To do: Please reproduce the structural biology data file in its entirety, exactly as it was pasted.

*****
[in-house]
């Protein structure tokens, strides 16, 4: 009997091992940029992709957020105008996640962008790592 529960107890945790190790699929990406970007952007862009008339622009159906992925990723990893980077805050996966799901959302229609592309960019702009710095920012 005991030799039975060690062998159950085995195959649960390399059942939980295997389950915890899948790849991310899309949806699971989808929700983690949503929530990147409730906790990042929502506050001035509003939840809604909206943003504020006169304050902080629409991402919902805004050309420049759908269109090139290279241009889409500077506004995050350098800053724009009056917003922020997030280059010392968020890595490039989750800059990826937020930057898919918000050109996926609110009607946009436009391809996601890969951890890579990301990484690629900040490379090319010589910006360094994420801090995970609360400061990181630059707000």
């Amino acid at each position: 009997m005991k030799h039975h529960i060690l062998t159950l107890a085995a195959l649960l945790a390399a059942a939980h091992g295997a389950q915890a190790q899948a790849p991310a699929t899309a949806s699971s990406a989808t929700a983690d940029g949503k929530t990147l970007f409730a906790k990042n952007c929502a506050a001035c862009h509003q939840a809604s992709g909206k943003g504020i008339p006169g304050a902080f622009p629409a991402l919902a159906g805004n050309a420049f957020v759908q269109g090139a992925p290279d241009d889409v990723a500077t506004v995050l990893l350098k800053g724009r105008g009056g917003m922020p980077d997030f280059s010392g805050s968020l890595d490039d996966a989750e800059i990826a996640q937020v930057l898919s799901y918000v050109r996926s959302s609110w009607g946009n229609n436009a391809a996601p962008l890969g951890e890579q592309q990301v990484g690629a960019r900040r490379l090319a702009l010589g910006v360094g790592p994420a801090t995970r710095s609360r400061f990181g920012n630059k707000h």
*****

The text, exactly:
[in-house]
């Protein structure tokens, strides 16, 4: 009997091992940029992709957020105008996640962008790592 529960107890945790190790699929990406970007952007862009008339622009159906992925990723990893980077805050996966799901959302229609592309960019702009710095920012 005991030799039975060690062998159950085995195959649960390399059942939980295997389950915890899948790849991310899309949806699971989808929700983690949503929530990147409730906790990042929502506050001035509003939840809604909206943003504020006169304050902080629409991402919902805004050309420049759908269109090139290279241009889409500077506004995050350098800053724009009056917003922020997030280059010392968020890595490039989750800059990826937020930057898919918000050109996926609110009607946009436009391809996601890969951890890579990301990484690629900040490379090319010589910006360094994420801090995970609360400061990181630059707000």
């Amino acid at each position: 009997m005991k030799h039975h529960i060690l062998t159950l107890a085995a195959l649960l945790a390399a059942a939980h091992g295997a389950q915890a190790q899948a790849p991310a699929t899309a949806s699971s990406a989808t929700a983690d940029g949503k929530t990147l970007f409730a906790k990042n952007c929502a506050a001035c862009h509003q939840a809604s992709g909206k943003g504020i008339p006169g304050a902080f622009p629409a991402l919902a159906g805004n050309a420049f957020v759908q269109g090139a992925p290279d241009d889409v990723a500077t506004v995050l990893l350098k800053g724009r105008g009056g917003m922020p980077d997030f280059s010392g805050s968020l890595d490039d996966a989750e800059i990826a996640q937020v930057l898919s799901y918000v050109r996926s959302s609110w009607g946009n229609n436009a391809a996601p962008l890969g951890e890579q592309q990301v990484g690629a960019r900040r490379l090319a702009l010589g910006v360094g790592p994420a801090t995970r710095s609360r400061f990181g920012n630059k707000h």